Breck ski patrol OKs 3 percent raise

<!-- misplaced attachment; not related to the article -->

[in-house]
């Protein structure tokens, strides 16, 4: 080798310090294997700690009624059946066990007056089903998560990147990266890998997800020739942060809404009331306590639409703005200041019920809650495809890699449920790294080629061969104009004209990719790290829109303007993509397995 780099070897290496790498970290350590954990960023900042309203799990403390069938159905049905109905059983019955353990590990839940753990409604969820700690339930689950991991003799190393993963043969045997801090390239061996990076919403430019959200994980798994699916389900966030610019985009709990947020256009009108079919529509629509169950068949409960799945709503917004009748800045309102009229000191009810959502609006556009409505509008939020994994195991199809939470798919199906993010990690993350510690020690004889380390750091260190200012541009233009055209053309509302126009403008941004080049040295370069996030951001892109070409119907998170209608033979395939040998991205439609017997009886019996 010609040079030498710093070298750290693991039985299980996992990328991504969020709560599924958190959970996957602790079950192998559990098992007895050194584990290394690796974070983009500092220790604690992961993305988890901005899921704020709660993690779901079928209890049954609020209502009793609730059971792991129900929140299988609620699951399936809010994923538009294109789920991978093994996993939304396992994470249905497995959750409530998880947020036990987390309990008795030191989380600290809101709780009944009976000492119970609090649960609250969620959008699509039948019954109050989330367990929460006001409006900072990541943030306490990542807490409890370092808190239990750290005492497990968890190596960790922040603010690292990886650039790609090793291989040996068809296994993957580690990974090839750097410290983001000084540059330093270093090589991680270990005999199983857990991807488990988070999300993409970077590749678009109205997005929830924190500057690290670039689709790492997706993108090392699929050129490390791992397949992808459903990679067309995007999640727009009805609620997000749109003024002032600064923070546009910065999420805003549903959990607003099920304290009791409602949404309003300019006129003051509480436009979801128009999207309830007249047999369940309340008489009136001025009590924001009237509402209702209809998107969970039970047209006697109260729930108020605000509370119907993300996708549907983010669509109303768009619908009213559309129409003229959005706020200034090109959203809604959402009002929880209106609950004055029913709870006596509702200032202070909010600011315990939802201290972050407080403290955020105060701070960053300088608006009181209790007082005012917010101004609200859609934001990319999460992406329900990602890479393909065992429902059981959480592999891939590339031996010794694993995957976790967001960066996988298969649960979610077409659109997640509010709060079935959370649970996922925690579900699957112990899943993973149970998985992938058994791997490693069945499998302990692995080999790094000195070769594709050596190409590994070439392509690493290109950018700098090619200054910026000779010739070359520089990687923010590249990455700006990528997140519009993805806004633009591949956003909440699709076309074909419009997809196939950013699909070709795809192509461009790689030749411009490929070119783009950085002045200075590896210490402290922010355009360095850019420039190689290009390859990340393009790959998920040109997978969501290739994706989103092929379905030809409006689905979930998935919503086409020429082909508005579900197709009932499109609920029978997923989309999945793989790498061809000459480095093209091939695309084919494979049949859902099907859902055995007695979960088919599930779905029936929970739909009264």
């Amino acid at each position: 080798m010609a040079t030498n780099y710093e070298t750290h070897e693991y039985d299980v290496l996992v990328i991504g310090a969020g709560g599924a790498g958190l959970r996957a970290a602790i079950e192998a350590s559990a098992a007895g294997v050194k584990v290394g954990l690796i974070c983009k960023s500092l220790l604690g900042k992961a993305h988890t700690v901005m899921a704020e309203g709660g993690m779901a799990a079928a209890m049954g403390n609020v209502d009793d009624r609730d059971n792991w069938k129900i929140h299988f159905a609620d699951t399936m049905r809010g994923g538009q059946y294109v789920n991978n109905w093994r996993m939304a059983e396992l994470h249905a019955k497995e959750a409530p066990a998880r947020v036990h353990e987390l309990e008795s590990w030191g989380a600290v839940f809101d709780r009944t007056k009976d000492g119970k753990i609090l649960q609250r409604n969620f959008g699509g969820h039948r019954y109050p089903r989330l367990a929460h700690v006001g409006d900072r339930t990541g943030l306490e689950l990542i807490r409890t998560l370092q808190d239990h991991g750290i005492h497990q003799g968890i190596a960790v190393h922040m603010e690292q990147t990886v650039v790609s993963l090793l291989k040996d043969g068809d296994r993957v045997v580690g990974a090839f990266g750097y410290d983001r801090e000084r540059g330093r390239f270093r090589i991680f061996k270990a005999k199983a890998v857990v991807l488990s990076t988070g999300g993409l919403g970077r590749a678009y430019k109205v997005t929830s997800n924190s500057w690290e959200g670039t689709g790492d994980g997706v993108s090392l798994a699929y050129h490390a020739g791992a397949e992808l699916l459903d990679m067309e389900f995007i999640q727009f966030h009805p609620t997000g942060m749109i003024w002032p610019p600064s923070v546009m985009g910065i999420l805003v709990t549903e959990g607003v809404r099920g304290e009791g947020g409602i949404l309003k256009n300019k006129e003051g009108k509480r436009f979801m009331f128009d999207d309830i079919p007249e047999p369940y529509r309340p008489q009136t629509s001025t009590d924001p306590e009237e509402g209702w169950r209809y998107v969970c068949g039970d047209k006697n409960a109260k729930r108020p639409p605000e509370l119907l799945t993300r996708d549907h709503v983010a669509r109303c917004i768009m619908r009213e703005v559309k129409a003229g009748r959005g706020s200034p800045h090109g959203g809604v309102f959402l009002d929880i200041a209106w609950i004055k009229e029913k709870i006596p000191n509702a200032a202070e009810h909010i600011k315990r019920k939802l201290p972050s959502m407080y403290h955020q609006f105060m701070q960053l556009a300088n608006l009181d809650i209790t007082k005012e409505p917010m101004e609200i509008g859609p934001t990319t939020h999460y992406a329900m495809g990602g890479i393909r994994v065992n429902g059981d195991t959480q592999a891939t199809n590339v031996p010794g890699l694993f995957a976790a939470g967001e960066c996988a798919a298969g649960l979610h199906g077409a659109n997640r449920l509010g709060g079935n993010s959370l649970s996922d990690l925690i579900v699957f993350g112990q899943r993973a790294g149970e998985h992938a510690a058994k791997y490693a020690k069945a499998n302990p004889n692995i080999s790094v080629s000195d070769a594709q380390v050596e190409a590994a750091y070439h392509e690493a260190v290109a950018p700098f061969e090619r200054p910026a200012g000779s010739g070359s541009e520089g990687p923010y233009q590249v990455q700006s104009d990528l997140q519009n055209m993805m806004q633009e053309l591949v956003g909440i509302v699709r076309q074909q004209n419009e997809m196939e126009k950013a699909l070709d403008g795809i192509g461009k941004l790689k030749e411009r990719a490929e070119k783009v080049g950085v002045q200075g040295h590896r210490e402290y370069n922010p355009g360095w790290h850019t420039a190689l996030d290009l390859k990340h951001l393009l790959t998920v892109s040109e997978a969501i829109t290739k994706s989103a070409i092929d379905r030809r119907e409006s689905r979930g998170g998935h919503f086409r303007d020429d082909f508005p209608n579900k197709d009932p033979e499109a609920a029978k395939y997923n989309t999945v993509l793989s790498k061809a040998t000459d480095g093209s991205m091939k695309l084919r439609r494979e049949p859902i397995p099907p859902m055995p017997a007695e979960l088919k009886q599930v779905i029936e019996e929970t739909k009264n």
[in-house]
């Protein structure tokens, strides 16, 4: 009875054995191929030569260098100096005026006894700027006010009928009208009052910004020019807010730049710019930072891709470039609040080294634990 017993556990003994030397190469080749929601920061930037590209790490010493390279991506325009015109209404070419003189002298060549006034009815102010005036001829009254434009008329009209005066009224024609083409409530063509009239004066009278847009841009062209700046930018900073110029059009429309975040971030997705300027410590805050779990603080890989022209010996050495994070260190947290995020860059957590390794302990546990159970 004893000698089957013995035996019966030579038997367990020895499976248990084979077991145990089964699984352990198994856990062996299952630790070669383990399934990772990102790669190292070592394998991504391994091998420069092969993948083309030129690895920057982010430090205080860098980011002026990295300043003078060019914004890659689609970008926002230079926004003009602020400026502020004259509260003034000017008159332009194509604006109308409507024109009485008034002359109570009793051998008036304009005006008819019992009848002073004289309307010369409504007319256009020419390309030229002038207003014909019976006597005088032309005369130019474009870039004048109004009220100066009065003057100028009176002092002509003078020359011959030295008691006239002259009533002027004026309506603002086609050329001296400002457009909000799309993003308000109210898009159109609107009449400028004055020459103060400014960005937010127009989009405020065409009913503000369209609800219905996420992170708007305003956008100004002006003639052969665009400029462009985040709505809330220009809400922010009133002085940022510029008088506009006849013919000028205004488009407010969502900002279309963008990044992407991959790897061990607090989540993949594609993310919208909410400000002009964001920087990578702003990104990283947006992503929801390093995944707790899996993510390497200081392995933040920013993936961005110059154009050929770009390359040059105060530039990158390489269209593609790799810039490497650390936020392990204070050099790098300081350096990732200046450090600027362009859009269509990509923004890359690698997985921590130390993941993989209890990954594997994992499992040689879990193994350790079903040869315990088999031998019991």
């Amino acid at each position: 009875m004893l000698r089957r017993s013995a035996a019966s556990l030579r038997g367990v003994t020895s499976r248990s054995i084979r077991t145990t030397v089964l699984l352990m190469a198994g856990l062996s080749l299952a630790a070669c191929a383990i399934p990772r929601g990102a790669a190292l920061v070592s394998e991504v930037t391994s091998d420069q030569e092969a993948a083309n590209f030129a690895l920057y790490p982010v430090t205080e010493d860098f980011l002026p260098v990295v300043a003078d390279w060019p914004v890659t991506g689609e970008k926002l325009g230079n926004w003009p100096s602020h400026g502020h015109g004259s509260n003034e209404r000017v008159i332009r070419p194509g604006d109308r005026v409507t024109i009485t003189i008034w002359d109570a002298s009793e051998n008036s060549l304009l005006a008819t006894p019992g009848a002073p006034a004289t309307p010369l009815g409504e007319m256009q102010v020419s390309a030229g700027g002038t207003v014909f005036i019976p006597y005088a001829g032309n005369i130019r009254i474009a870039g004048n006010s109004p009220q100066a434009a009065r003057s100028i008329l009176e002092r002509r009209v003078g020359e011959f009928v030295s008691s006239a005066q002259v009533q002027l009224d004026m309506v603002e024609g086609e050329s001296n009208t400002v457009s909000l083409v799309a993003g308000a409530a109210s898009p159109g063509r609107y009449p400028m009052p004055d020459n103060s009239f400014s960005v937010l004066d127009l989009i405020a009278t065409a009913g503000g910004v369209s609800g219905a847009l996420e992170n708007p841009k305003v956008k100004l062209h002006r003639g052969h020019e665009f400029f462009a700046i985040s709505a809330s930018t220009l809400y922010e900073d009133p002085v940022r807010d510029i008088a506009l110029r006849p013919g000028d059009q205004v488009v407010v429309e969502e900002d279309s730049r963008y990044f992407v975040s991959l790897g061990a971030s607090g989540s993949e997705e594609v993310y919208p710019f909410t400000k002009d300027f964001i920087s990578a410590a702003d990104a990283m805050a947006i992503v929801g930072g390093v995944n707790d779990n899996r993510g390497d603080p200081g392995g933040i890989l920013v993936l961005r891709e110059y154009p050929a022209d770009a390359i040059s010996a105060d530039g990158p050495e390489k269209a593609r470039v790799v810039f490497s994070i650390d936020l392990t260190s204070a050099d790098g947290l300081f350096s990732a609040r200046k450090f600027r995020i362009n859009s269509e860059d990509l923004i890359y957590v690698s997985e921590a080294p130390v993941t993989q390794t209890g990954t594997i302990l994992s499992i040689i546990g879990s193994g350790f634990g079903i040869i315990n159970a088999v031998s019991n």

BRECKENRIDGE<Members of the Breckenridge Professional Ski Patrol Association agreed Friday to accept a 3 percent raise offered them by Vail Resorts.The raises are retroactive to Feb. 14, and increases will be included on the April 19 paychecks.Calls to patrol president Glenn Cottone were not returned, and a patroller contacted at the Peak 8 patrol hut said patrollers are not yet allowed to comment on the issue.The patrol belongs to a union that has been negotiating with Vail Resorts throughout the ski season for a raise and a $150 equipment allowance the patrollers received last year. Usually, raises are based on employee performance and how well the company did in the previous season. Because the 2000-2001 season was among the best on record, patrollers hoped to receive raises.Then terrorists attacked American landmarks Sept. 11, throwing an already stumbling national economy into an economic tailspin.3Then we took a real hard look at our marketing strategy to have a successful winter, and it worked, said Rick Sramek, vice president of mountain operations at the Breckenridge resort.The resort took budget-tightening measures such as hiring employees later than usual and postponing raises. Many employees were unhappy, but ski patrollers were the most vocal, saying it wasn1t fair that executives in the company received bonuses after the 2000-2001 season.3It was a call that had to be made, Sramek said of the wage freeze. 3We wanted to preserve jobs, but we had the choice of holding off on increases layoffs or turning a blind eye to this, and that1s not financially responsible.Raises were frozen resort-wide, and ski patrollers lost their $150 equipment allowances. Union negotiators met with ski area officials seven times during the winter, but were unsuccessful in getting them to change their stance. After a successful President1s Day weekend, however, the resort offered about 14,000 employees throughout the company 3 percent raises. The offer was extended to the patrol1s union, and members voted on it last week.Sramek said he doesn1t know how the tough negotiations will affect the ranks of patrollers next season.3There1s a whole range of emotion on this, he said. 3We1ll have to see how it plays out in next few months. It1s been a very successful winter here, people have been real busy, but for ski patrol, this has been something they1ve carried within their group for the year.Historically, it is rare for the ski company to see large turnover in the ski patrol.3Every once in a while, someone will leave because they1re going back to school, or they1re getting married, or having kids or have another opportunity, Sramek said. 3It1s completely random. Some people are saying they1re going to move on, but it1s nothing out of the ordinary. But you never know.This season is shaping up to be another banner one<for the Breckenridge Ski Resort, anyway. After Sept. 11, the marketing department shifted gears and targeted the so-called drive market to lure people to the slopes.3It was a combination of things, the synergy of the town offering a good experience after hours and the ski area providing a proven product year in and year out, Sramek said. 3We1ve had a good winter. We1ve been fortunate once again.Whether that pays off in raises this fall will depend on the economy and how well the other resorts owned by Vail Resorts fared in the 2001-2002 season.3We1re very pleased to come to closure on this, Sramek said. 3We certainly wanted the ski patrol to get the raises coming to them, but they have to go through this (union) routine. Now they1ll be rewarded for it.Jane Stebbins can be reached at 668-3998 ext. 228 or email@example.com.
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